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Webster cop collects nearly half million from drunk driver

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Driving drunk is bad. Hitting a police care while driving drunk is really bad. But hitting a police car in injuring the officer who is driving the police car, who also happens to be a lawyer, is the worst case scenario.
At shift change, Officer George Schilter, who is also an attorney, was ending his shift and turning into the police parking lot from State Highway 2 in Webster, Texas, when he says, "Suddenly the police car lurched forward and things began to come apart. I was absolutely surprised. When the police dispatcher broadcast a horrendous crash at the rear of the station, I instinctively reached for the mike to take the call. There was no mike. It wasn't where it was supposed to be. Later I determined the mike had become a flying missile and parted my hair. I was wearing a vest and seat belt and still had a major bruise across my chest. My Ford Expedition was demolished. I suppose I was fortunate the vehicle absorbed a great deal of the energy of the crash."
After forcing the door open, Schilter was able to step out of his mangled Expedition and see the vehicle that had just hit him. The driver was still sitting behind the wheel and the engine compartment was literally gone. The vehicle was filled with air bag smoke. Schilter went to the driver who was fixated and looking straight ahead with his hands still on the steering wheel. Schilter could see through the smoke that there was a person in the passenger seat and the dashboard was in the seat with him. The officer, making his way to the passenger door, went behind the vehicle and saw the rear of it completely missing. Later it was determined the impact had caused the rear of it to raise up and land in the opposite lane of traffic where it was smashed into by a passing truck and torn from the vehicle.
This was the third time the officer/lawyer had been hit by a drunk driver while on duty and the fifth collision he had been in during his long driving career. All had been in police cars and all, but one, had been the other drivers fault. The last he had been involved in was while he was in pursuit of a drunk driver who was driving without headlights and on a flat tire. In that crash, Schilter made a sudden stop and backed into a vehicle behind him.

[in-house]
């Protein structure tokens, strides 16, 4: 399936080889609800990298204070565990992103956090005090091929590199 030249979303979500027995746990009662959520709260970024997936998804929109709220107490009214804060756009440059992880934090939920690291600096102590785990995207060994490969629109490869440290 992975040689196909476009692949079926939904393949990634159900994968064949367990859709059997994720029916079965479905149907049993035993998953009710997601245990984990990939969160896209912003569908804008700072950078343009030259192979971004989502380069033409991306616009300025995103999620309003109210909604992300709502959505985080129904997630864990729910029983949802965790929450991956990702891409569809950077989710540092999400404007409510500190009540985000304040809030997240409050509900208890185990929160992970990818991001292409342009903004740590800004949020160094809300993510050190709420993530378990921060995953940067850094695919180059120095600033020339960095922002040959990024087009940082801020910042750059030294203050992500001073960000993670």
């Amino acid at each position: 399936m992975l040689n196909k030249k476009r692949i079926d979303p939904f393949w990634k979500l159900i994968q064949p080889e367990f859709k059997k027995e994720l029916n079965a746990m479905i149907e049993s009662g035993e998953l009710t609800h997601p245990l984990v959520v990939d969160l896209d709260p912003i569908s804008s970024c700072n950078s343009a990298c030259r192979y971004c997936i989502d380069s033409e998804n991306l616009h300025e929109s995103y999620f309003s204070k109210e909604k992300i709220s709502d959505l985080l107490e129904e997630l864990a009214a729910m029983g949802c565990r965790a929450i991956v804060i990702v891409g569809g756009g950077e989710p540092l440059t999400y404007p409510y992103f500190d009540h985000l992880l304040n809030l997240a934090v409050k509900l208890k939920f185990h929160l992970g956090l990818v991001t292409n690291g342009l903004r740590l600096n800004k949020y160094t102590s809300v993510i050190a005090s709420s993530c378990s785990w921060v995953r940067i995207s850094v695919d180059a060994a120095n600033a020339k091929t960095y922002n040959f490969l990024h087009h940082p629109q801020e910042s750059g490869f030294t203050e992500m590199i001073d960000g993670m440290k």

In considering his options in this case, Schilter engaged the services of long time friend and personal injury attorney, Steve Waldman.
"I told Steve I was tired of getting hit by drunks and I wanted to make an example of this one. I wanted to sue for punitive and exemplary damages." Steve agreed and a suit was filed in the State District Court in Houston, Harris County. Schilter explained, "The success in winning a punitive, exemplary damage case is the preparation and the building of the facts. Just like the criminal case in which the elements of a crime have to be proven, the facts in this civil case must rise to the same level of civil proof."
Initial settlement offers by the defendant were woefully inadequate, even for the injuries suffered. The City of Webster was reimbursed for the total loss of the police care and the injuries were covered by Workman’s Compensation Insurance.
"Developing the facts became a very important part of this case," Schilter explained. "We were able, through the defendant's deposition, to have him admit he was driving his wife's company car, with her permission, and both of them had been consuming alcohol over several hours. Thus he had committed all the elements of a felony assault. Although he was not charged with a criminal offense, he nonetheless admitted the elements and raised the settlement stakes."
Additional considerations were developed. During the rehabilitation phase of his treatment it was discovered Schilter had Carpal Tunnel Syndrome in both hands. Initially his treating workers comp physician did not relate that malady to the collision. However, after consultations with Dr. James Stafford of the Baylor College of Medicine in Houston, and the fact that he had no previous symptoms of the syndrome, the problem was determined to be related to the trauma of the collision.
The lawsuit was amended twice. Each time additional information was discovered it increased the potential liability of the defendant. He decided to settle for $475,000.00.

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